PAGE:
Sunday, January 09, 2011

Yentl (1983) ***

I basically watched this on a dare from my wife. I can’t say that I ever had a desire to watch a musical movie starring Barbra Streisand, in which the most famous song is called “Papa, Can You Hear Me?” How shocked was I then to find myself actually liking the movie?

Yentl (Streisand) is raised by her single-parent father in a Jewish community somewhere in eastern Europe. Her dad is a rabbi and a bit of a rebel. He secretly teaches her to read the sacred texts, the Torah and the Talmud, something that is traditionally forbidden to women. When her dad dies, Yentl cuts her hair, dresses as a boy, and goes to the city to study at a rabbinic school. There she proves such a quick study that she is paired with star pupil Avigdor (Mandy Patinkin). Yentl falls in love with the handsome, brilliant young man, but Avigdor is in love with a hottie named Hadass (Amy Irving), and, of course, he thinks Yentl is a man. Things get really strange when Yentl winds up married to Hadass and has to ward off the advances of the increasingly in-love, young bride. This bizarre love triangle is hilarious most of the time, sometimes touching, and actually pretty sexy.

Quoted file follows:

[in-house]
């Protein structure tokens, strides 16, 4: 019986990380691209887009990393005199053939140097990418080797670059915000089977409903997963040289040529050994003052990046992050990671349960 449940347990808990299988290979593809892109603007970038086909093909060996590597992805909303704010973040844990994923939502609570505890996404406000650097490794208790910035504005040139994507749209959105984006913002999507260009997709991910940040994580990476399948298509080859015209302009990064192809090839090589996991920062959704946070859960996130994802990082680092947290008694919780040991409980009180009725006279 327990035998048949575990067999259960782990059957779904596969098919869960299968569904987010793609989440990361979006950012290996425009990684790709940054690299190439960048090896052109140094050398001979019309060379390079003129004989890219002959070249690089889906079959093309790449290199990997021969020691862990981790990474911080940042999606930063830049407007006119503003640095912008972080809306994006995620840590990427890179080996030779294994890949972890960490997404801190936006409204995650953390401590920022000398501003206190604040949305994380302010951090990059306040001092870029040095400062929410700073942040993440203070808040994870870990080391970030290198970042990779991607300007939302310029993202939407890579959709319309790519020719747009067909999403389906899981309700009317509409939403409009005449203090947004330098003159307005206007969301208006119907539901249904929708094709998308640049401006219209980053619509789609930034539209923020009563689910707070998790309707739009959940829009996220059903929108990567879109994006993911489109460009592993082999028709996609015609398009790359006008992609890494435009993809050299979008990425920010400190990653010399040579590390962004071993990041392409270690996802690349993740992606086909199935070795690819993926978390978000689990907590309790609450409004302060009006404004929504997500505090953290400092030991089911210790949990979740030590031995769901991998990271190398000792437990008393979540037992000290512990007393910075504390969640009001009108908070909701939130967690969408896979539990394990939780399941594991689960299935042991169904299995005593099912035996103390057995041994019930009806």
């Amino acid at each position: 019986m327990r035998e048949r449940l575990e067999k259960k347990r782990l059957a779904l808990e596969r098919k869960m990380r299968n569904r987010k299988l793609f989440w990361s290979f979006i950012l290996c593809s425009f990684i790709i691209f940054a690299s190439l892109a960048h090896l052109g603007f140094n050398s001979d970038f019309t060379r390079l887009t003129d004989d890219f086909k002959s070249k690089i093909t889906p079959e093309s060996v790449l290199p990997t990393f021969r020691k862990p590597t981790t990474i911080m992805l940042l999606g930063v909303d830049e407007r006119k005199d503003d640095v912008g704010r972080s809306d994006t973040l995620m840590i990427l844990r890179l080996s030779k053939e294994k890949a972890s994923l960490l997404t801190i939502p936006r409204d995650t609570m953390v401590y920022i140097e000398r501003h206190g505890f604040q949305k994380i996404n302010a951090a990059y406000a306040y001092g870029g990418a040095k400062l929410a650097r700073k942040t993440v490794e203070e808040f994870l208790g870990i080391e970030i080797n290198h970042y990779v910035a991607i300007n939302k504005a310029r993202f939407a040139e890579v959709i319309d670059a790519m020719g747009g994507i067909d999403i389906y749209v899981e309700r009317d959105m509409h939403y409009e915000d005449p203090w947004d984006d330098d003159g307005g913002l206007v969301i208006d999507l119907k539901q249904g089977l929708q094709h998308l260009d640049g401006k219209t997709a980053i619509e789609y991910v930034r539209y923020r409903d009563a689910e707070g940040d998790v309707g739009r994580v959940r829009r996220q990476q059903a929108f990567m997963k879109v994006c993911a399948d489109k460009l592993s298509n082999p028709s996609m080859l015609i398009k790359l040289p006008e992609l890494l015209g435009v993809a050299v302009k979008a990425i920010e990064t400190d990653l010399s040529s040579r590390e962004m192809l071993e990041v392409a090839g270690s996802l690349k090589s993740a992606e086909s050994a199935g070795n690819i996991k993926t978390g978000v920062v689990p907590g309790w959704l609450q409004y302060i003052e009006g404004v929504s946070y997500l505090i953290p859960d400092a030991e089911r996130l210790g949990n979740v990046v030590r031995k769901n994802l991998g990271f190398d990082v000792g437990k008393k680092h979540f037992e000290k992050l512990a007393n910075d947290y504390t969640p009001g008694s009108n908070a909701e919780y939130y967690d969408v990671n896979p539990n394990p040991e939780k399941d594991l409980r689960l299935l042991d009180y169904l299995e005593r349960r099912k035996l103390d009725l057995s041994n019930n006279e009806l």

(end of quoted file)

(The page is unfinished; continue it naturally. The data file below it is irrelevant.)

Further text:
I generally found myself more interested in the story than the music in “Yentl”. The songs serve well to explicate Yentl’s inner life, but I don’t see myself listening to the album in my car. The acting is excellent all around. Streisand and Patinkin have great chemistry, and they do a great job portraying the kinkiness of their situation. Amy Irving doesn’t have as much to do as they do, but she is very easy on the eyes. All the times that Yentl refuses to bed Hadass I found myself wanting to scream, “Just take her!”

This film has been the butt of a lot of jokes, and it’s easy to see why. The title is terrible, the music is overwrought, and the whole look and feel of “Yentl” is not really for mass consumption. I’m glad I gave it a chance, though. It’s really a fun, thoughtful movie.

3 stars

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